Proper image optimization will improve your page speed and your ranking in search results.
Image optimization includes four key components.
- File dimensions – image width and height in pixels
- File size – KB or MB
- File name – descriptive of image with keyphrase at beginning
- File type – JPG or PNG
Images from digital cameras or from a stock photo site are usually very large both in dimension and size. You’ll see image dimensions up to 4000 px wide and file sizes from 2MB to 10MB. The file name is something like DSC2478.jpg which providing no description for the search engines.
You want to prepare your images before you upload them to your media library.
Image dimensions should be no larger than needed depending upon where the image will be displayed on your site. The file size should be no more than 100KB. The file name should be descriptive. The file format should be appropriate to the type of image.
If you are planning to display an image in full screen mode (like a hero image that extends across the width of the screen), you’ll want to plan for an image width between 1280px to 1920px. If an image will be the featured image for a blog post, the image width should match the dimensions defined by your theme. For images that will only be displayed in your sidebar, a maximum width of 300px is recommended.
File size is the most important issue to consider when preparing images for your site. Images with a large file size will slow down your site and cause visitors to leave. A full width image should be from 80KB to 100KB. If an image width will be only half to two-thirds of a page (like a blog post featured image on a page with a sidebar), then 20KB to 30KB will work.
Using tools I’ll share, you should be able to make these adjustments without seeing a change in visible quality.
To check quality, open your original image and the optimised image and view them side by side. Look for any pixelated areas.
While you may not be able to guarantee that every single image is uploaded to your web page at the exact display size, you should ensure that the number of unnecessary pixels is minimal, and that your large images are delivered as close as possible to their display size.
Choose the right file name
Image SEO starts with the file name. You want Google to know what the image is about without even looking at it, so use your focus keyphrase in the image file name. It’s simple: if your image shows a sunrise in Paris over Notre Dame Cathedral, the file name shouldn’t be DSC4536.jpg, but notre-dame-paris-sunrise.jpg. The main keyphrase would be Notre Dame, as that is the main subject of the photo, which is why its at the beginning of the file name.
Choose the right format
For images, the right format depends on the kind of image and how you want to use it.
Choose JPG for larger photos or illustrations: it will give you good results in terms of colors and clarity with a relatively small file size.
Use PNG if you want to preserve background transparency.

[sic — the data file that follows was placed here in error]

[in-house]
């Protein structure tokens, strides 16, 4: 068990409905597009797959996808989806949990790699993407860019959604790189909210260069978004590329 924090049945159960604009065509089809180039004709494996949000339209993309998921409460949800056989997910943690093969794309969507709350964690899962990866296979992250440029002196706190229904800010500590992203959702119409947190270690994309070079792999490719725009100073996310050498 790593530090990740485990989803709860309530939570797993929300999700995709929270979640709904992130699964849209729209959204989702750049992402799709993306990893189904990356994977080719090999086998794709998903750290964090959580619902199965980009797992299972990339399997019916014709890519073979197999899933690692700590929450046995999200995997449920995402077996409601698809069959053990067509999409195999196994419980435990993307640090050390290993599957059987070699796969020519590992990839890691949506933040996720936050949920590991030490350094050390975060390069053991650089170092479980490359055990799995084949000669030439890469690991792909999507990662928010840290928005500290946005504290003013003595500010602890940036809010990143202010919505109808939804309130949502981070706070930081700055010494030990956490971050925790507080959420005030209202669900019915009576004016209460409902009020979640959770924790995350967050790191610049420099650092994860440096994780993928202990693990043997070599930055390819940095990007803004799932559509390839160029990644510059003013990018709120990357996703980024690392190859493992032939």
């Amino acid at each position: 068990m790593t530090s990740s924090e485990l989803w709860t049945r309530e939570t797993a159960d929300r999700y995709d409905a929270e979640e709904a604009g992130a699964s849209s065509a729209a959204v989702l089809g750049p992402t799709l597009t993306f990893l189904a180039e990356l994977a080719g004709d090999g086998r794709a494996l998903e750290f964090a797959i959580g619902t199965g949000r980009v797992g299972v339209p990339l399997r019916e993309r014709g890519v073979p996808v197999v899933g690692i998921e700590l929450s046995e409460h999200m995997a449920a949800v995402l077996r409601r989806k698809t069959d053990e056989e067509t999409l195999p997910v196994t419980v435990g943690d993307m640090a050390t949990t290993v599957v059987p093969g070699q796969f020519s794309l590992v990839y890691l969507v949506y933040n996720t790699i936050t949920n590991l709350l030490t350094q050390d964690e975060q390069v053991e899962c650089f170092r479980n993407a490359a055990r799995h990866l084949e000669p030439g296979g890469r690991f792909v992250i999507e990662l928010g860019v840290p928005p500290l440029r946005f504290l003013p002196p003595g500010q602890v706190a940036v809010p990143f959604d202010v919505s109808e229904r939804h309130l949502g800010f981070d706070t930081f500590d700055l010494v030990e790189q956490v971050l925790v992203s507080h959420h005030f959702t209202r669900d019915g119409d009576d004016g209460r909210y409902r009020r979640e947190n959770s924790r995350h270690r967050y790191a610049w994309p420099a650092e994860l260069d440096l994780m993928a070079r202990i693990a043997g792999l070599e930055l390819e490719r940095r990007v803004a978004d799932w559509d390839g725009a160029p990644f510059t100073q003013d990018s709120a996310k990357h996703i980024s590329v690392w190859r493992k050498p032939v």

JPG (also known as JPEG) stands for Joint Photographic Experts Group. JPG images are well suited for high compression levels and can display millions of colors, making them perfect for photographs and images with vivid colors.
This image format supports lossy compression, which results in a slight drop in image quality after optimizing. However, you can control the level of compression to ensure you get the best quality and performance. JPG images don’t support transparent backgrounds.
PNG is short for Portable Network Graphics, an image format that was initially designed to transfer images over the internet. PNG images display millions of colors, but they can be heavier than JPG. They are fantastic for screenshots, logos, infographics, and main header graphics that identify a brand.
PNG support lossless compression meaning no data is lost during optimization. As such, PNG images are crisper and sharper than JPG images after compression. Additionally, the PNG image file type supports transparent backgrounds.
Save an image from Canva as a JPG for the best file size compression.
How to Optimize Images Checklist
- Choose a file name for your image that includes your keyword or keyphrase
- Make sure image dimensions match the image size as displayed
- Reduce file size for faster loading using tools like Canva or Bulk Image Resizer
- Use image alt text that includes your keyword and describes the image. There is no need for a title text
Image Editing Tools
Mac: you can use the Preview app on your Mac – use Tools, Adjust Size and then Export to save as a JPG.
Mac/Windows – Canva
Windows – Download and install on your computer – Faststone
Free online tools
How to optimize images using Bulk Resize Photos:
If you have several images for a post, make the width of the images the appropriate size for your featured post and/or blog post width. In this example, all the images will be reduced to 800 pixels in width while retaining the aspect ratio.
The last screen in the process will show the reduction of the file size and give you a link to download the image(s).
I have found that he easiest way to optimize images is using Canva. It allows you to create specific dimensions for an image. Then, when you save the image as a JPG file, you can reduce the file size.
The following screenshots walk you through the process using Canva. You can see the file dimensions and file size of the original stock image.
I uploaded the image to Canva and created a hero image for a site that is 1600 x 400 pixels. I then downloaded the image to my computer as a JPG file.
Now I have an image with the exact dimensions needed for its location on a web page. And the file size has been reduced from 4 MB to less than 50 KB.
Take the time to optimize your images and your site visitors and search engines will reward you for it.